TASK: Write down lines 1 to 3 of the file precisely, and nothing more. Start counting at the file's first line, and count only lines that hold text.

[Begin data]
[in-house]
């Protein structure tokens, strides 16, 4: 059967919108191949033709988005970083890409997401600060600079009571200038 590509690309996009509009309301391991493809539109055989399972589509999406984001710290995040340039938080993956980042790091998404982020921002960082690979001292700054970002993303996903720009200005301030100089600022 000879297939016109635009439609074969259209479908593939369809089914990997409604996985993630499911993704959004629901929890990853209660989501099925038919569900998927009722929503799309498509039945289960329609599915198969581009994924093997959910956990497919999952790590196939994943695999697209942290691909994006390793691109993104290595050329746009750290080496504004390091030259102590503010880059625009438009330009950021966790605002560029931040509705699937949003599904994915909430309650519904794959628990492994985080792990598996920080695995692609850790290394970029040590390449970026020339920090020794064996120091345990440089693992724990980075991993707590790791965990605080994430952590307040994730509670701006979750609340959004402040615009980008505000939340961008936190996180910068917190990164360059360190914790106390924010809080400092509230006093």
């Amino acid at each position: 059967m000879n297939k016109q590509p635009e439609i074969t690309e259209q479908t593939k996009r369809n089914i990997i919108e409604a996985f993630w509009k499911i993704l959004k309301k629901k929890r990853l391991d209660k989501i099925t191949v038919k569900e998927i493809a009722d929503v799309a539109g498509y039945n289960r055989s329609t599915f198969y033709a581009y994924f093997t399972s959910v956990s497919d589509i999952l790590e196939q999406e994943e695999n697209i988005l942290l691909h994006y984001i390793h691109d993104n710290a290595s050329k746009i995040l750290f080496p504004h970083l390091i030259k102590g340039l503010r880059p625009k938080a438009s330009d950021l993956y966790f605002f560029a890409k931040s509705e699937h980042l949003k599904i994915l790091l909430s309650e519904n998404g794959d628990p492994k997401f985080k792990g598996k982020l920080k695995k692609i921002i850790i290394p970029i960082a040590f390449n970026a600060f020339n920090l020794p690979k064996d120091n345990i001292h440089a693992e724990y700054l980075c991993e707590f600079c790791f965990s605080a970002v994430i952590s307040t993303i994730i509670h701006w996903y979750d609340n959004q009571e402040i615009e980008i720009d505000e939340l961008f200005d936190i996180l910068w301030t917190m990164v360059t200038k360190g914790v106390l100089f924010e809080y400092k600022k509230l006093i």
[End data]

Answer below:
[in-house]
């Protein structure tokens, strides 16, 4: 059967919108191949033709988005970083890409997401600060600079009571200038 590509690309996009509009309301391991493809539109055989399972589509999406984001710290995040340039938080993956980042790091998404982020921002960082690979001292700054970002993303996903720009200005301030100089600022 000879297939016109635009439609074969259209479908593939369809089914990997409604996985993630499911993704959004629901929890990853209660989501099925038919569900998927009722929503799309498509039945289960329609599915198969581009994924093997959910956990497919999952790590196939994943695999697209942290691909994006390793691109993104290595050329746009750290080496504004390091030259102590503010880059625009438009330009950021966790605002560029931040509705699937949003599904994915909430309650519904794959628990492994985080792990598996920080695995692609850790290394970029040590390449970026020339920090020794064996120091345990440089693992724990980075991993707590790791965990605080994430952590307040994730509670701006979750609340959004402040615009980008505000939340961008936190996180910068917190990164360059360190914790106390924010809080400092509230006093």
């Amino acid at each position: 059967m000879n297939k016109q590509p635009e439609i074969t690309e259209q479908t593939k996009r369809n089914i990997i919108e409604a996985f993630w509009k499911i993704l959004k309301k629901k929890r990853l391991d209660k989501i099925t191949v038919k569900e998927i493809a009722d929503v799309a539109g498509y039945n289960r055989s329609t599915f198969y033709a581009y994924f093997t399972s959910v956990s497919d589509i999952l790590e196939q999406e994943e695999n697209i988005l942290l691909h994006y984001i390793h691109d993104n710290a290595s050329k746009i995040l750290f080496p504004h970083l390091i030259k102590g340039l503010r880059p625009k938080a438009s330009d950021l993956y966790f605002f560029a890409k931040s509705e699937h980042l949003k599904i994915l790091l909430s309650e519904n998404g794959d628990p492994k997401f985080k792990g598996k982020l920080k695995k692609i921002i850790i290394p970029i960082a040590f390449n970026a600060f020339n920090l020794p690979k064996d120091n345990i001292h440089a693992e724990y700054l980075c991993e707590f600079c790791f965990s605080a970002v994430i952590s307040t993303i994730i509670h701006w996903y979750d609340n959004q009571e402040i615009e980008i720009d505000e939340l961008f200005d936190i996180l910068w301030t917190m990164v360059t200038k360190g914790v106390l100089f924010e809080y400092k600022k509230l006093i």